Kosovo’s Missing Out in Spurning Balkan ‘Mini-Schengen’

Although this initiative appears new and has received a lot of attention in the media, the idea of Western Balkan countries coming closer together was in fact first floated at a regional summit in 2017 in Trieste, Italy.

The "mini-Schengen" initiative has not yet come to life; the arrangements are not yet operational and implemented. The agreement is expected to enter into force in 2021. One thing is clear; however, for it to be successful, all Western Balkan countries must be on board.

Recycling old rhetoric

Albanian Prime Minister Edi Rama, 2019. Photo: EPA-EFE/MARTIN DIVISEK

In Kosovo, the so-called "mini-Schengen" agreement is viewed with scepticism mainly because of the belief that it will distract Kosovo from a future inside the EU. President Thaci stated that he had refused the invitation of Albanian Prime Minister, Edi Rama, to attend the third meeting in Tirana because Serbia does not recognize the independence of Kosovo and the victims of Kosovo war.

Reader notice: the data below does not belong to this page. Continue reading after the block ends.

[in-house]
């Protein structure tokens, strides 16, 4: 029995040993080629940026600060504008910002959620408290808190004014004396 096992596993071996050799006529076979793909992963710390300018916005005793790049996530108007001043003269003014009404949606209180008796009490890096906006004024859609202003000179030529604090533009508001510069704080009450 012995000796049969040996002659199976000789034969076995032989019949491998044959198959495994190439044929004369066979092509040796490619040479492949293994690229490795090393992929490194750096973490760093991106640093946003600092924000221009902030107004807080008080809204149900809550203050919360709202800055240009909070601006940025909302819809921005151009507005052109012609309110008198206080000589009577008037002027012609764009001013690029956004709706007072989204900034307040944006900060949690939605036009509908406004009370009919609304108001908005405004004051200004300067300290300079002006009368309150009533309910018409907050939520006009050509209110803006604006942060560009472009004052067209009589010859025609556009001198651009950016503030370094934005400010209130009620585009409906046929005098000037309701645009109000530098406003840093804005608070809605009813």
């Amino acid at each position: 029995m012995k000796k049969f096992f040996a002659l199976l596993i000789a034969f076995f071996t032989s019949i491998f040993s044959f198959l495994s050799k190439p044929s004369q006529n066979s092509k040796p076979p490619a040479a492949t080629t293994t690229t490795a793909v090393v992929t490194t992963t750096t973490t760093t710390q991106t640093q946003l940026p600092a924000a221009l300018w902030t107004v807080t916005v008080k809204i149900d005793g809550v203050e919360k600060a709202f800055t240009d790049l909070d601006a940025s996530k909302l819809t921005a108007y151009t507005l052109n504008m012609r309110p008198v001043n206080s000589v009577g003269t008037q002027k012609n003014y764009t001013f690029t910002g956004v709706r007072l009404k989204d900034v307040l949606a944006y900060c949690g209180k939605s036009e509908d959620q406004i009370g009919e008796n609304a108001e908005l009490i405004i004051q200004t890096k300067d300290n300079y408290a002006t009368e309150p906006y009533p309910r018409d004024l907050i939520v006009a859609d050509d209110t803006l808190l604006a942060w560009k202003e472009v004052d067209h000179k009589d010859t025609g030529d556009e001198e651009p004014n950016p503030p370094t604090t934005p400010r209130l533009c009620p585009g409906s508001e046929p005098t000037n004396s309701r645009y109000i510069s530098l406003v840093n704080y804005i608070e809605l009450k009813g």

Thaci has been the longest serving prime minister of Kosovo in two legislatures, ever since Kosovo declared independence in 2008. He has met his Serbian counterparts in the Brussels negotiations several times. He has had plenty of time to document Serbian crimes in Kosovo and demand justice for the victims of war during the Brussels talks. The fact is, he never did.

In reality, Kosovo never had a clear EU perspective and will never have an EU future without finalizing a comprehensive peace agreement with Serbia and convincing the remaining five EU member countries to recognise its independence. Alongside these two major obstacles, Kosovo also faces an array of problems such as high corruption, a fragile rule of law, high unemployment and a low...

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